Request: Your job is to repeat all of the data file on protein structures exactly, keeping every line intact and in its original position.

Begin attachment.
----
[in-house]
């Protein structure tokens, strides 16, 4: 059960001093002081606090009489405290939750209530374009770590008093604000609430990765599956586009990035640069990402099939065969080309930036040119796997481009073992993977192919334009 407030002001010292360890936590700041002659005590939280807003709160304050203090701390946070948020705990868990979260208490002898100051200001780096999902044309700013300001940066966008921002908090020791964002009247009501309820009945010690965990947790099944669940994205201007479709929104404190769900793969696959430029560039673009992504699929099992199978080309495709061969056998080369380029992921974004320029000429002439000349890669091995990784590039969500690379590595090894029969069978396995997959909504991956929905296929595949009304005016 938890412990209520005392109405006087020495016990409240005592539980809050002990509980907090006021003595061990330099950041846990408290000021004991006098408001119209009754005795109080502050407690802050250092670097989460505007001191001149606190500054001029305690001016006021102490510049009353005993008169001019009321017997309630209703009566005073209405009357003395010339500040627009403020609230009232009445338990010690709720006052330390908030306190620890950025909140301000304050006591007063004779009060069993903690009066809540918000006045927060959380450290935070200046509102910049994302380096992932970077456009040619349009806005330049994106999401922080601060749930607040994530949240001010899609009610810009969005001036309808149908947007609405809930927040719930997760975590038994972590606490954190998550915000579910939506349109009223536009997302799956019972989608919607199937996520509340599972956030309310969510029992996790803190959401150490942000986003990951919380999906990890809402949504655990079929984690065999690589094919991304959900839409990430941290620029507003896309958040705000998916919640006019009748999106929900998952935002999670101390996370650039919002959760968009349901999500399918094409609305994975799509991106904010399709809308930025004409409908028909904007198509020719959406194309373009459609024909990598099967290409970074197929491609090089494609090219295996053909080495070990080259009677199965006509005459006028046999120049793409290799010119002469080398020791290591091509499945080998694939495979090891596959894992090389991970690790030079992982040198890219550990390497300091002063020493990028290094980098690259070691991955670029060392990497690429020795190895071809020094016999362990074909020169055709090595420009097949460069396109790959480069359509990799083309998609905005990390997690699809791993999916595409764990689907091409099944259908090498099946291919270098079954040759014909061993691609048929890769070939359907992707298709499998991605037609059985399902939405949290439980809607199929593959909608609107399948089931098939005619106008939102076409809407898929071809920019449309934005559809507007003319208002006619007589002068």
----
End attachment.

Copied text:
[in-house]
């Protein structure tokens, strides 16, 4: 059960001093002081606090009489405290939750209530374009770590008093604000609430990765599956586009990035640069990402099939065969080309930036040119796997481009073992993977192919334009 407030002001010292360890936590700041002659005590939280807003709160304050203090701390946070948020705990868990979260208490002898100051200001780096999902044309700013300001940066966008921002908090020791964002009247009501309820009945010690965990947790099944669940994205201007479709929104404190769900793969696959430029560039673009992504699929099992199978080309495709061969056998080369380029992921974004320029000429002439000349890669091995990784590039969500690379590595090894029969069978396995997959909504991956929905296929595949009304005016 938890412990209520005392109405006087020495016990409240005592539980809050002990509980907090006021003595061990330099950041846990408290000021004991006098408001119209009754005795109080502050407690802050250092670097989460505007001191001149606190500054001029305690001016006021102490510049009353005993008169001019009321017997309630209703009566005073209405009357003395010339500040627009403020609230009232009445338990010690709720006052330390908030306190620890950025909140301000304050006591007063004779009060069993903690009066809540918000006045927060959380450290935070200046509102910049994302380096992932970077456009040619349009806005330049994106999401922080601060749930607040994530949240001010899609009610810009969005001036309808149908947007609405809930927040719930997760975590038994972590606490954190998550915000579910939506349109009223536009997302799956019972989608919607199937996520509340599972956030309310969510029992996790803190959401150490942000986003990951919380999906990890809402949504655990079929984690065999690589094919991304959900839409990430941290620029507003896309958040705000998916919640006019009748999106929900998952935002999670101390996370650039919002959760968009349901999500399918094409609305994975799509991106904010399709809308930025004409409908028909904007198509020719959406194309373009459609024909990598099967290409970074197929491609090089494609090219295996053909080495070990080259009677199965006509005459006028046999120049793409290799010119002469080398020791290591091509499945080998694939495979090891596959894992090389991970690790030079992982040198890219550990390497300091002063020493990028290094980098690259070691991955670029060392990497690429020795190895071809020094016999362990074909020169055709090595420009097949460069396109790959480069359509990799083309998609905005990390997690699809791993999916595409764990689907091409099944259908090498099946291919270098079954040759014909061993691609048929890769070939359907992707298709499998991605037609059985399902939405949290439980809607199929593959909608609107399948089931098939005619106008939102076409809407898929071809920019449309934005559809507007003319208002006619007589002068």